Politics, government and public life for Southern California

Latinos pressure Whittier city council to hold public vote on district elections in June 2014

Plaintiffs in Whittier voting lawsuit

Sharon McNary/KPCC

Whittier College student Jafet Diego, homemaker Lisa Lopez and attorney Miguel Garcia are the three Whittier residents who sued the city under the California Voting Rights Act. The lawsuit calls on the city to create city council voting districts, which they expect would give Latino candidates a better chance to win elections. Only one Latino has won election to the Whittier City Council since 1989, and one was appointed.

Whittier City Council members said they didn't want to cut the city into council election districts, but decided Tuesday to place the decision in voters' hands to avoid a costly legal battle.

Three Whittier residents had sued the city to overturn its at-large elections, in which voters throughout the city select all council members.

They said the at-large system diluted Latino voting power and prevented them from electing candidates of their choice. The lawsuit claims the at-large system violated the California Voting Rights Act, a 2002 law which requires local governments to create voting districts if at-large voting results in racially polarized voting patterns.

After four hours of public comment and discussion, the Whittier City Council unanimously decided to put a district plan before voters on the June 2014 ballot.  

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Garcetti names USC dean to head Office of Immigrant Affairs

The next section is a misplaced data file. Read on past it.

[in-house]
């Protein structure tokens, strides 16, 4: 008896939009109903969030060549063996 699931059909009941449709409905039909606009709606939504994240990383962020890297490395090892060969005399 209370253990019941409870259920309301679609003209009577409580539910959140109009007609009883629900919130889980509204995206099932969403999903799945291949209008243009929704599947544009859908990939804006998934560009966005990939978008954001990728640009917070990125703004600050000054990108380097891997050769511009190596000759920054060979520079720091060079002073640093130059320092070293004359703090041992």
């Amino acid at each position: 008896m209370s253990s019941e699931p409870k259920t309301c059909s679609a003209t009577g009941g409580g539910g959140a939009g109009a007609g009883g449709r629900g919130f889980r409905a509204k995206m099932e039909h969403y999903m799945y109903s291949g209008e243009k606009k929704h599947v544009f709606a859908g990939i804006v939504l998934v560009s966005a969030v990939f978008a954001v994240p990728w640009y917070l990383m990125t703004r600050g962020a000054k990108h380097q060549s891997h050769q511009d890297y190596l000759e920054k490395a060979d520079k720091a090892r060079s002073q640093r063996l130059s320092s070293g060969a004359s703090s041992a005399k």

Linda Lopez Office of Immigrant Affairs

Office of Mayor Eric Garcetti

Linda Lopez says she wants to integrate immigrants into the social life of Los Angeles as the mayor's new chief of the Office of Immigrant Affairs.

Linda Lopez, Associate Dean for Diversity and Strategic Initiatives at USC’s Dornslife College of Letters, Arts and Sciences, is L.A. Mayor Eric Garcetti’s pick to head the city's newly-revived Office of Immigrant Affairs.

"Linda Lopez will focus on building a dual-purpose office to help people access services and drive policy to integrate immigrants into the social, political, cultural, and economic fabric of the city,” Garcetti said in a statement. "The Mayor's Office of Immigrant Affairs will play a critical role given L.A.'s large immigrant population, and the national spotlight on immigration legislation."

In the past, the Democratic mayor has said he supports providing a path to citizenship for undocumented immigrants.

Lopez, 43, is a political scientist. She was born in Lawndale, raised in Upland, and attended USC. Lopez previously worked at the National Science Foundation in the Directorate for Social, Behavior and Economic Sciences.

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Los Angeles' mural moratorium could be overturned

Boyle Heights

Eric Zassenhaus/KPCC

This work in Boyle Heights by East Los Streetscapers (David Botello, Wayne Healy, George Yepes) helped establish L.A.'s reputation as a capital of mural art.

A decade-long moratorium on public murals could be overturned Wednesday when the Los Angeles City Council votes on an ordinance regulating public art.